By John Wasik
CHICAGO, June 3 If a tree falls in the forest,
can you make a little money? As the U.S. housing rebound
continues, you can watch the value of your real estate rise. In
addition you can reap gains from resource companies that own and
Since most U.S. homes are still framed with wood, timber
becomes a more valuable commodity as new construction booms.
Home prices gained the most in seven years in March, according
to a recent S&P Case-Shiller housing index report. Housing
starts in April rose 16 percent over the previous month with new
building permits up 14 percent, according to the U.S. Census
North American sawmills are running at the fastest pace in
six years, up nearly 7 percent over last year, according to CIBC
World Markets, a Canada-based investment bank. Growth in China
is also contributing to the rebound. More than 60 percent of log
exports from the Pacific Northwest head to the People's
Timber is also becoming more scarce as forests shrink. As a
commodity, it provides an inflation hedge, too; the S&P Global
Timber & Forestry index has produced an annualized return of
nearly 7 percent over the past three years through April 30. The
current Consumer Price Index is running at an average 1 percent.
Why invest in timber and related resource companies instead
of the obvious play in homebuilder stocks? Those companies have
been rallying for more than a year and are pricey.
The SPDR S&P Homebuilders ETF, for example, a fund
that holds most of the major home-construction companies, is up
more than 50 percent over the past year through Friday, almost
double the price of a consumer cyclical index. That portfolio's
price-earnings ratio - what investors are willing to pay for a
dollar of expected earnings - is 20, compared to 14.4, for the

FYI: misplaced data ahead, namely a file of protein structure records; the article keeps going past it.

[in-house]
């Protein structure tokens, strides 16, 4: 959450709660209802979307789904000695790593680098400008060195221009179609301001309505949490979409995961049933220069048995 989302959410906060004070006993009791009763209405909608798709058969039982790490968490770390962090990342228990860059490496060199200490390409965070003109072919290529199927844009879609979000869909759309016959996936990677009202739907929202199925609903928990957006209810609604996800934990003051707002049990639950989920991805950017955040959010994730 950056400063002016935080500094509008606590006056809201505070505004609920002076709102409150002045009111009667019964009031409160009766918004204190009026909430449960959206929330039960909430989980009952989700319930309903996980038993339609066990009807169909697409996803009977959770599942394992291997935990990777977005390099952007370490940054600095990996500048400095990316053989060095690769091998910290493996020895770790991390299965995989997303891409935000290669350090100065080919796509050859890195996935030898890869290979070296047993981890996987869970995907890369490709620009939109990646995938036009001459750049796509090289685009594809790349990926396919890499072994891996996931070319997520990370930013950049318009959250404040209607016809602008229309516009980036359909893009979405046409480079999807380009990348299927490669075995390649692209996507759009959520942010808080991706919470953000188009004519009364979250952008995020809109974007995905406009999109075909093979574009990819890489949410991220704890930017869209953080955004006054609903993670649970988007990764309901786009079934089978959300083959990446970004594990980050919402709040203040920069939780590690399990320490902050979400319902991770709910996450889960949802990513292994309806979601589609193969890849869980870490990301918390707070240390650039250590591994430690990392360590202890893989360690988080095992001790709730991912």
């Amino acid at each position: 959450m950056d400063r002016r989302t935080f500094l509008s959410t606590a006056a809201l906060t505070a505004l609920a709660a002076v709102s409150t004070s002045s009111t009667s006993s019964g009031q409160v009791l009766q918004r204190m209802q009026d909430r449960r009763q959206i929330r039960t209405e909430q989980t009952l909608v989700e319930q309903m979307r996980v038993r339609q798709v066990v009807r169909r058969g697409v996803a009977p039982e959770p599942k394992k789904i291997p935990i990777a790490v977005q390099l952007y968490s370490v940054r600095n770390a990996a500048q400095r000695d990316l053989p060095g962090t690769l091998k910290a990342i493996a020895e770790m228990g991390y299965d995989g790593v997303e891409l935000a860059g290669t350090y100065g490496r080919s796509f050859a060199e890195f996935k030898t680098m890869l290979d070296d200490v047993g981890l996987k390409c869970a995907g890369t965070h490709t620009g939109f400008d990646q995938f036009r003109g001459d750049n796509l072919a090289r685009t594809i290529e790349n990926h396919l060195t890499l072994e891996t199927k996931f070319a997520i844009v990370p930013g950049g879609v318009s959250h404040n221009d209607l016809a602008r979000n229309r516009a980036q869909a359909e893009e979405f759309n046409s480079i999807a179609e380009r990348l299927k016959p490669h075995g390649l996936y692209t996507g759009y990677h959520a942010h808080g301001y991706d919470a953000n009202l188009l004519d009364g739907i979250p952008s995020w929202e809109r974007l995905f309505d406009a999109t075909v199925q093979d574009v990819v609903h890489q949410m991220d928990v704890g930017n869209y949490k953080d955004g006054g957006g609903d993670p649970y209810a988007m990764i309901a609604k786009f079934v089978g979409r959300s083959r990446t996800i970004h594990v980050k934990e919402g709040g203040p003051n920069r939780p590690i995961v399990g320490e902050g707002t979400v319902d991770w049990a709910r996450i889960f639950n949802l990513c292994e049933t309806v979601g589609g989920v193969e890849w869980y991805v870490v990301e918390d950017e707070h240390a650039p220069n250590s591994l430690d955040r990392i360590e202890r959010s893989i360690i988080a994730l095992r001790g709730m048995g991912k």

The underlying S&P index for the timber sector has climbed
more than 31 percent over the past year through May 31 compared
to a nearly 50-percent gain for the S&P Homebuilders Index. The
iShares Global Timber and Forestry Index ETF (WOOD), has p/e of
18; that's not a bargain price either, but timber stocks are a
better value now relative to homebuilding stocks and may have
Most timber companies specialize in specific regions where
they own or lease properties. But to obtain global
diversification, it's best to consider one of two
exchange-traded funds on the market that hold timber, packaging
and real estate investment trusts (REITs) that own lumber
The Guggenheim Timber ETF, holds major producers
like Weyerhaeuser Co and International Paper Co.
It tracks the Beacon Global Timber Index, which holds companies
that own or lease forested land or produce wood-based products.
More than 40 percent of the companies are based in greater
Europe or Asia. It's up 8 percent year to date through May 31
and gained 25 percent last year.
As an alternative, the iShares timber ETF mentioned above
has more than 60 percent of its holdings in the Americas,
including Plum Creek Timber Company Inc and Potlatch
Corp. The iShares fund is a better deal on expenses than
the Guggenheim product, charging 0.48 percent annually for
management, compared to 0.70 percent for the Guggenheim fund.
It's gained 4 percent year to date and 23 percent last year.
Of the two ETFs, the iShares fund offeres more total
international exposure, including 13 percent stakes in Brazilian
companies and 11 percent in Japan, says Eric Dutram, ETF analyst
at Zacks Investment Research in Chicago. Either way, the two
funds are reasonably priced, he said.
Many timber companies give you a bonus if they're vertically
integrated. They could mean they are producing value-added
products like rayon, packaging or paper, which also would
benefit from a broad economic recovery. These companies may also
own or lease land that may result in other mineral plays such as
petroleum or natural gas.
Keep in mind that timber trends can cut the other way. As
funds specializing in a handful of commodities that rise and
fall directly with economic demand, these ETFs are not for
nervous investors. Guggenenheim Timber lost nearly half its
value in 2008 and has a 32-percent five-year standard deviation,
a volatility gauge. That compares to 20 percent for a world
natural resources stock index.
If the housing market goes south again, then these ETFs will
suffer. Consider them only as small parts of a larger portfolio
and not large holdings.